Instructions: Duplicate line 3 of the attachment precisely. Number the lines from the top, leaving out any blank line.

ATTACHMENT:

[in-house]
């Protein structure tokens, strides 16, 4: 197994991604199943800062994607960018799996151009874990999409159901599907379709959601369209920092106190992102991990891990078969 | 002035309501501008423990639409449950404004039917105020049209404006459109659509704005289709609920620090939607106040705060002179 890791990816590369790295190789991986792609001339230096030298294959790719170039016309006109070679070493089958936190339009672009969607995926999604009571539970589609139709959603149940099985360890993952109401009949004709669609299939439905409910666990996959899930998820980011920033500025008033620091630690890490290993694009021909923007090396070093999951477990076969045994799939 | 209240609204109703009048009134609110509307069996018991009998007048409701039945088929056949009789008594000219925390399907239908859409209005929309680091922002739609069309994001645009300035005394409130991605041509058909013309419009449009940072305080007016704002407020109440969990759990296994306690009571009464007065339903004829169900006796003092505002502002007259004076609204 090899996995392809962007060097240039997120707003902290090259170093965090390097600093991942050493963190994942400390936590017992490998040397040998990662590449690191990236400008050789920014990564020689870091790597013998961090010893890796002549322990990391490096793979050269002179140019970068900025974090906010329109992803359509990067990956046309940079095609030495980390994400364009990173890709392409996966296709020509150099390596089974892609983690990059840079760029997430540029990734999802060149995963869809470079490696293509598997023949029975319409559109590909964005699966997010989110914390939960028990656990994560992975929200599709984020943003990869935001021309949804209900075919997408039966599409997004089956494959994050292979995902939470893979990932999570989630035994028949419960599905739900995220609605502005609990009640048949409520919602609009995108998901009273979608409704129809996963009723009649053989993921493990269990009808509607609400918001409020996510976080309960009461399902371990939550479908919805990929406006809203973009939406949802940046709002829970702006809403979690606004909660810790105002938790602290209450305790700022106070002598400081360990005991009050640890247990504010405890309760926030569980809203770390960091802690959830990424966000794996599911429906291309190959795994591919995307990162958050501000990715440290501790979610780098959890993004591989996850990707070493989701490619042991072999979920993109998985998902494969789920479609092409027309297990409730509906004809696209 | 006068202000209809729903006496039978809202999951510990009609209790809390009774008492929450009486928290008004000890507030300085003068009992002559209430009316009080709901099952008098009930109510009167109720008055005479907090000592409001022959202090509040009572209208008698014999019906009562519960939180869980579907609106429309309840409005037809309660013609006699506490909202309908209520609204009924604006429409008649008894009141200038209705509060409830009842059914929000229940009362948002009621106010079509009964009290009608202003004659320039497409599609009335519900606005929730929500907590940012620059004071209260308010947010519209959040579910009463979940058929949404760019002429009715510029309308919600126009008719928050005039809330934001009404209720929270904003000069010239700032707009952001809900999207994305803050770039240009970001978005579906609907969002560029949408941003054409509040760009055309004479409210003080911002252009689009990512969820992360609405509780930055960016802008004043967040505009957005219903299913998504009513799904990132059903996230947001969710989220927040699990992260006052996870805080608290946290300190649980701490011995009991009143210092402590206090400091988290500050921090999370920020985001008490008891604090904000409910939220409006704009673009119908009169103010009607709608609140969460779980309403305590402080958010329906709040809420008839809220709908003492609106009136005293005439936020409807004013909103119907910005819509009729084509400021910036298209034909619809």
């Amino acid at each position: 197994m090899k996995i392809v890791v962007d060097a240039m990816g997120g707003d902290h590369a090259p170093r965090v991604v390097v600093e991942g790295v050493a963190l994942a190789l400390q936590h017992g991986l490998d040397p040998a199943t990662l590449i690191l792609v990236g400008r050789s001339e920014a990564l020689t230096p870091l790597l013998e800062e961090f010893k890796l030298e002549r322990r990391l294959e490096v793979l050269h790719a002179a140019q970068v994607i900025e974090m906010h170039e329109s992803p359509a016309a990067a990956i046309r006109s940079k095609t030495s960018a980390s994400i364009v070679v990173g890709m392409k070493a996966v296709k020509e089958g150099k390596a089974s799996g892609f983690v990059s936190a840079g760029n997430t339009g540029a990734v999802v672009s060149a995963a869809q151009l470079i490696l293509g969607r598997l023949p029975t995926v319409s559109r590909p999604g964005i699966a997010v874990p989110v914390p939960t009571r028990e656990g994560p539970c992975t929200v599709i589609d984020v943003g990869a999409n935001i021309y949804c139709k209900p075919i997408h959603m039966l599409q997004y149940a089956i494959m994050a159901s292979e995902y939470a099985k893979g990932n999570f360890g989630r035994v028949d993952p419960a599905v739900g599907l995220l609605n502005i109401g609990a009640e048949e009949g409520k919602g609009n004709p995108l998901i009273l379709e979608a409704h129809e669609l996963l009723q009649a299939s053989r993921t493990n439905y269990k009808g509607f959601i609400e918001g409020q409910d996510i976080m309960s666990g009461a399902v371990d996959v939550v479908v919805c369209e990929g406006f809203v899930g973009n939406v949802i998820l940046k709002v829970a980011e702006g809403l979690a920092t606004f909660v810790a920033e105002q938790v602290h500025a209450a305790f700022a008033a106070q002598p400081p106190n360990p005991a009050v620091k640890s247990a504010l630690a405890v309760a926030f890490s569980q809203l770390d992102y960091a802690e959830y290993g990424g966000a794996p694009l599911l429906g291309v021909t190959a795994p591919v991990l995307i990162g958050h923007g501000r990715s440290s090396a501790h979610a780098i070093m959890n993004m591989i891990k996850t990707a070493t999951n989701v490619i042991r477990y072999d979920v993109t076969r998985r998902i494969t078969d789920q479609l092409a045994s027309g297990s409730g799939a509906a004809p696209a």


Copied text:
């Amino acid at each position: 197994m090899k996995i392809v890791v962007d060097a240039m990816g997120g707003d902290h590369a090259p170093r965090v991604v390097v600093e991942g790295v050493a963190l994942a190789l400390q936590h017992g991986l490998d040397p040998a199943t990662l590449i690191l792609v990236g400008r050789s001339e920014a990564l020689t230096p870091l790597l013998e800062e961090f010893k890796l030298e002549r322990r990391l294959e490096v793979l050269h790719a002179a140019q970068v994607i900025e974090m906010h170039e329109s992803p359509a016309a990067a990956i046309r006109s940079k095609t030495s960018a980390s994400i364009v070679v990173g890709m392409k070493a996966v296709k020509e089958g150099k390596a089974s799996g892609f983690v990059s936190a840079g760029n997430t339009g540029a990734v999802v672009s060149a995963a869809q151009l470079i490696l293509g969607r598997l023949p029975t995926v319409s559109r590909p999604g964005i699966a997010v874990p989110v914390p939960t009571r028990e656990g994560p539970c992975t929200v599709i589609d984020v943003g990869a999409n935001i021309y949804c139709k209900p075919i997408h959603m039966l599409q997004y149940a089956i494959m994050a159901s292979e995902y939470a099985k893979g990932n999570f360890g989630r035994v028949d993952p419960a599905v739900g599907l995220l609605n502005i109401g609990a009640e048949e009949g409520k919602g609009n004709p995108l998901i009273l379709e979608a409704h129809e669609l996963l009723q009649a299939s053989r993921t493990n439905y269990k009808g509607f959601i609400e918001g409020q409910d996510i976080m309960s666990g009461a399902v371990d996959v939550v479908v919805c369209e990929g406006f809203v899930g973009n939406v949802i998820l940046k709002v829970a980011e702006g809403l979690a920092t606004f909660v810790a920033e105002q938790v602290h500025a209450a305790f700022a008033a106070q002598p400081p106190n360990p005991a009050v620091k640890s247990a504010l630690a405890v309760a926030f890490s569980q809203l770390d992102y960091a802690e959830y290993g990424g966000a794996p694009l599911l429906g291309v021909t190959a795994p591919v991990l995307i990162g958050h923007g501000r990715s440290s090396a501790h979610a780098i070093m959890n993004m591989i891990k996850t990707a070493t999951n989701v490619i042991r477990y072999d979920v993109t076969r998985r998902i494969t078969d789920q479609l092409a045994s027309g297990s409730g799939a509906a004809p696209a």